Many will have nowhere to live and nowhere to go. In fact, 77% of women from the UK’s largest women’s prison faced homelessness on release in July 2021.   

Why is this so common, what happens as a result and what can be done to change this? 

Prison services don’t know if you have a safe home to go to on release 

Women tend to spend time in prison for less serious crimes. This means that their sentences are shorter, often lasting a few months or even weeks. Because of these short stays, there is less time available to carry out a full assessment of their housing needs. When this happens, women can leave prison with nowhere to go. 

A prison stay can mean an end your benefits 

If a woman has been receiving financial support from the Government, that could end when they go to prison. This means they can’t afford to pay bills and, when rent starts stacking up, they’re at risk of eviction. A stay in prison can lead to devastating housing insecurity.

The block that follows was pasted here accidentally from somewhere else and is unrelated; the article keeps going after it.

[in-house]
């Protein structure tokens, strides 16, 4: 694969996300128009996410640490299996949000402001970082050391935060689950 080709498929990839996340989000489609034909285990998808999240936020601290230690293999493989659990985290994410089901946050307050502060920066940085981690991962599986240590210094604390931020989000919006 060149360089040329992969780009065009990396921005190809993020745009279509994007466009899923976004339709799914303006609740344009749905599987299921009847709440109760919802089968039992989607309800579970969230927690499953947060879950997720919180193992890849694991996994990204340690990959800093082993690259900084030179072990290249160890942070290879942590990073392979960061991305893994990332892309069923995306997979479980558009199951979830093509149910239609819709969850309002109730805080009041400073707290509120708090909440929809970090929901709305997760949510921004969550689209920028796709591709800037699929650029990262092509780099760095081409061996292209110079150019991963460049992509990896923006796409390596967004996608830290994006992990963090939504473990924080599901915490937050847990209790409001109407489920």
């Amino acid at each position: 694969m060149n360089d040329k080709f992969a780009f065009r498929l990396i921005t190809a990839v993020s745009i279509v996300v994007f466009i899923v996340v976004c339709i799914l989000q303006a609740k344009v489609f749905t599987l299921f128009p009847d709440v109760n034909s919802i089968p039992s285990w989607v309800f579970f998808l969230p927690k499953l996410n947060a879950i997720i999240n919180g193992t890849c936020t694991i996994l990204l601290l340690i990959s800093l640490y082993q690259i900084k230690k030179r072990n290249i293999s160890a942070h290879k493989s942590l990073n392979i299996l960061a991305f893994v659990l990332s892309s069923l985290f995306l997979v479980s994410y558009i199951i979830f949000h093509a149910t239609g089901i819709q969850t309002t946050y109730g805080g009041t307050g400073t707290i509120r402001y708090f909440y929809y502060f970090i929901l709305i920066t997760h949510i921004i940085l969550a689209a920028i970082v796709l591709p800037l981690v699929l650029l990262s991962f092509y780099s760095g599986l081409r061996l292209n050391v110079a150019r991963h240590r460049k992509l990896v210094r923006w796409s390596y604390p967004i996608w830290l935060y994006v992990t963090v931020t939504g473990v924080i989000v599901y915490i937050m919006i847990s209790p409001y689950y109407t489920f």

Escaping abuse can lead to homelessness 

Many women who face a stay in prison have experienced serious abuse and violence in their lives. These dangers are likely to be waiting for them when they are released. Stuck in a desperate situation, sometimes homelessness is the safest option.  

Being homeless is especially dangerous for women. Faced with this terrible situation and let down by support systems that should be there to help them, many women will go on to re-offend and become trapped in a cycle of homelessness and prison stays. 

It shouldn’t be this way and it doesn’t have to be. 

Everyone deserves to be treated with dignity, to be seen and heard and feel safe from harm.  

Find out about how our Project Kali is helping women straight from prison and turning lives around.